Why Is Deion Sanders Called ‘Coach Prime’? Colorado’s Head Coach Nickname Explained

Deion Sanders put the college football world on notice down in Fort Worth, Texas.

After his 21-point underdog Colorado Buffaloes upset TCU — who last played in the 2022-2023 National Championship — 45-42, the CFB realm is now getting more acclimated with “Coach Prime.”

How Did Deion Sanders’ Nickname Originate?

Long story short, the name is short for his nickname, “Prime Time.”

He’s had the Prime Time moniker since high school, which he shared during an interview with The Tonight Show’s Jimmy Fallon in February 2022. The name stuck after scoring 37 points in a basketball game.

But this time, in his transition to head coach, those who play for him, or coach next to him, refer to him as “Coach Prime.”

Now, he’s energizing a new age of Buffaloes football and doing it for a program that has gone from a consistent top-10 team in the late 1980s/early 1990s to a program that’s endured 15 losing seasons since 2006.

Already, Coach Prime’s style has started new trends in college football. As Sanders put it to Fox’s Erin Andrews before the TCU upset: “I don’t follow trends. I set them.”

Is ‘Coach Prime’ Already Setting New Uniform Trend?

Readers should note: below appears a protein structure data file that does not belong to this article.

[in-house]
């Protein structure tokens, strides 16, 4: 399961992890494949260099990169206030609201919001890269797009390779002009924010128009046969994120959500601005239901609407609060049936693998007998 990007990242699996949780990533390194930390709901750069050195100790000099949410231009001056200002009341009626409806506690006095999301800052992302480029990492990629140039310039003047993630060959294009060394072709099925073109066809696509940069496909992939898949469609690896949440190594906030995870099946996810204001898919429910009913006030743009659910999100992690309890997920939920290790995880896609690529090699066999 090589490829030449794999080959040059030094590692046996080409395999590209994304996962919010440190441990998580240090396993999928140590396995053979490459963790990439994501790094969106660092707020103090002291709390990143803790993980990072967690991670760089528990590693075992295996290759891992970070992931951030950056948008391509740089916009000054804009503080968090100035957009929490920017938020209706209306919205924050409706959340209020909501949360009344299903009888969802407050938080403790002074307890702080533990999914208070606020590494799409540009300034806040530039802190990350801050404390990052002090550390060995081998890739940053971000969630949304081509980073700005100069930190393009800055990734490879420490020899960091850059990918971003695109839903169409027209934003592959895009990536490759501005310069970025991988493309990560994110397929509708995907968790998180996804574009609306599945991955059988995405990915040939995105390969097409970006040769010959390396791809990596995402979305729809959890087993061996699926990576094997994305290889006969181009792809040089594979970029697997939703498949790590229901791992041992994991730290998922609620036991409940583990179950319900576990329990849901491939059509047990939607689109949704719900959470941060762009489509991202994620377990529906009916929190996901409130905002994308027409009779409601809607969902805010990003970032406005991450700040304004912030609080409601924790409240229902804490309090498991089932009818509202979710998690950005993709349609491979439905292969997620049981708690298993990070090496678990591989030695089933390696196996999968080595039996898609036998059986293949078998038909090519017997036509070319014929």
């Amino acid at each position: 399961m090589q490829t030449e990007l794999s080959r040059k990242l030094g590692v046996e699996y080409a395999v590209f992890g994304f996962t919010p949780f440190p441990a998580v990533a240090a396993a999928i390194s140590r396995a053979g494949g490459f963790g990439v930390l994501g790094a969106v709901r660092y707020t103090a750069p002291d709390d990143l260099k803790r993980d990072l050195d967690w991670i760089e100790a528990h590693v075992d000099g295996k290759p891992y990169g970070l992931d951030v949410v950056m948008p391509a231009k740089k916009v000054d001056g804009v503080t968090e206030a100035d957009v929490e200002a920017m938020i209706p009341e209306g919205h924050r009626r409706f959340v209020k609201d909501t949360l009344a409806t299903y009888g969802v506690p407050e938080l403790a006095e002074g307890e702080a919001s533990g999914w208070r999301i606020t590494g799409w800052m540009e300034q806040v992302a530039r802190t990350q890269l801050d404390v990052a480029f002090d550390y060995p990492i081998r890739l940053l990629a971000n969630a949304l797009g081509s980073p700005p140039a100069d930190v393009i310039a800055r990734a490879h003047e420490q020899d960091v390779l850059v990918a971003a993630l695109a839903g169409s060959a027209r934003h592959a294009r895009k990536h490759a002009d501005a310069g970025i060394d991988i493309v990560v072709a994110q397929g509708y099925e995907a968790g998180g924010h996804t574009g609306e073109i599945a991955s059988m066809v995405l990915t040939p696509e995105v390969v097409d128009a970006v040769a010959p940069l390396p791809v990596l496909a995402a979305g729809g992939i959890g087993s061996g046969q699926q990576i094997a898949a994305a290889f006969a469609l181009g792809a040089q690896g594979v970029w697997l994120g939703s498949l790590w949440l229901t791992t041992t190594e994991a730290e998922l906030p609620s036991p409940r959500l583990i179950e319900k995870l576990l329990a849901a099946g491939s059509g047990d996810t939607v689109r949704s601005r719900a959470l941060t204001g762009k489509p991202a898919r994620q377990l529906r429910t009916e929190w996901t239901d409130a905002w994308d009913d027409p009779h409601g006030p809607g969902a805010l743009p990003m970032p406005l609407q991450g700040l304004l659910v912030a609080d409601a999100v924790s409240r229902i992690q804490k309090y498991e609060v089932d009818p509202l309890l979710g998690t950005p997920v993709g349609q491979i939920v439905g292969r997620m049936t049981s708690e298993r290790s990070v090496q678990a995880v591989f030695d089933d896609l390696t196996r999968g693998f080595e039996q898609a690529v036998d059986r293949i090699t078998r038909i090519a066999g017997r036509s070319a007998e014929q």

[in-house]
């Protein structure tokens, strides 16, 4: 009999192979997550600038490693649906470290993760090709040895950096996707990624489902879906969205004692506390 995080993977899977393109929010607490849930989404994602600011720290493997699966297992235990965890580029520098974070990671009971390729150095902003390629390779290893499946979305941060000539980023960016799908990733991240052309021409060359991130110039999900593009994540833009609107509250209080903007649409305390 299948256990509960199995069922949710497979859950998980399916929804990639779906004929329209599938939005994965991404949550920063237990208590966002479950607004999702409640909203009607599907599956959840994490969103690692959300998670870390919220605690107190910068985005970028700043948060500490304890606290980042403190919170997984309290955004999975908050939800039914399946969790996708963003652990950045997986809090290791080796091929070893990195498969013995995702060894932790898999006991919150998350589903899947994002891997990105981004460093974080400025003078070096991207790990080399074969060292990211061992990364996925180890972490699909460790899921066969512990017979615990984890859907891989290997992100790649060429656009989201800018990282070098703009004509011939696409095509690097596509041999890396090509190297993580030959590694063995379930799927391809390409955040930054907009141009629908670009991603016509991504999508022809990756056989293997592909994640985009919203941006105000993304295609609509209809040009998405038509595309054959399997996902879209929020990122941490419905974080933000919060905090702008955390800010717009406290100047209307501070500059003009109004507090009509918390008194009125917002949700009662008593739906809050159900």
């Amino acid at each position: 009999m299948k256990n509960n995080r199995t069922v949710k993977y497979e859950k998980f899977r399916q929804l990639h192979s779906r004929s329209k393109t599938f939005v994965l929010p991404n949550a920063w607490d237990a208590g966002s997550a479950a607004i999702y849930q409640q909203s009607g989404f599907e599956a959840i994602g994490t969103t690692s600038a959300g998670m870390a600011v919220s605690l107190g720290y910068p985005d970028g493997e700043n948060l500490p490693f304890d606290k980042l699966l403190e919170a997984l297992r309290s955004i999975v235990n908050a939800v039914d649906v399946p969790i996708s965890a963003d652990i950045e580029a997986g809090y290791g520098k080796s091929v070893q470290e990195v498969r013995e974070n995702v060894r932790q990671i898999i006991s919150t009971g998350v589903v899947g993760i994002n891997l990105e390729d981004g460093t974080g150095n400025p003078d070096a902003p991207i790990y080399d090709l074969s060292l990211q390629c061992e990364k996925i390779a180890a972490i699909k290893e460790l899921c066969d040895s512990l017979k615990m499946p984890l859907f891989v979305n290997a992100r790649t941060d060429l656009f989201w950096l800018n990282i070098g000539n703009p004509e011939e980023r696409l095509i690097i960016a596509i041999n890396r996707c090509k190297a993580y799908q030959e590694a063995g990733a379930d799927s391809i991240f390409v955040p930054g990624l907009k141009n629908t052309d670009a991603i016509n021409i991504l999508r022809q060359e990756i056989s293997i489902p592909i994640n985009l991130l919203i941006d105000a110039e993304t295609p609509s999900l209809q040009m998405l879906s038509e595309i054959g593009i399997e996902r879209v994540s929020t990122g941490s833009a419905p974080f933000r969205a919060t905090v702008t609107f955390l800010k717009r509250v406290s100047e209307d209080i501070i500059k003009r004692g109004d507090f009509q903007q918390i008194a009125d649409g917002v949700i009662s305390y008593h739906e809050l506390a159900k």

Colorado became a buzzworthy topic on Saturday and during Labor Day weekend in Sanders’ debut.

Coach Prime’s fiery coaching and play-calling, the school-record-shattering performance of Shedeur Sanders at quarterback, and the dynamic two-way playmaking of Travis Hunter got many, including Super Bowl champion Patrick Mahomes, chiming in.

But there could be a new gimmick other programs could soon follow courtesy of Sanders, involving a uniform patch.

Noted by Colorado Athletic Director Curtis C. Snyder, Sanders did a new twist on the CU gameday fit: He eliminated a “C” patch for “captain” and replaced it with the letters “L” and “D.”

The meaning behind it? The “L” is for leader. The “D” is for “Dawg.” And the four Buffaloes who were out for the coin toss wore those patches.

It’s a new look that could spark other schools to implement something similar. And it’s a look inspired by CFB’s new FBS trendsetter, Coach Prime.

Source link

Leave a Reply

Your email address will not be published. Required fields are marked *

Scroll to top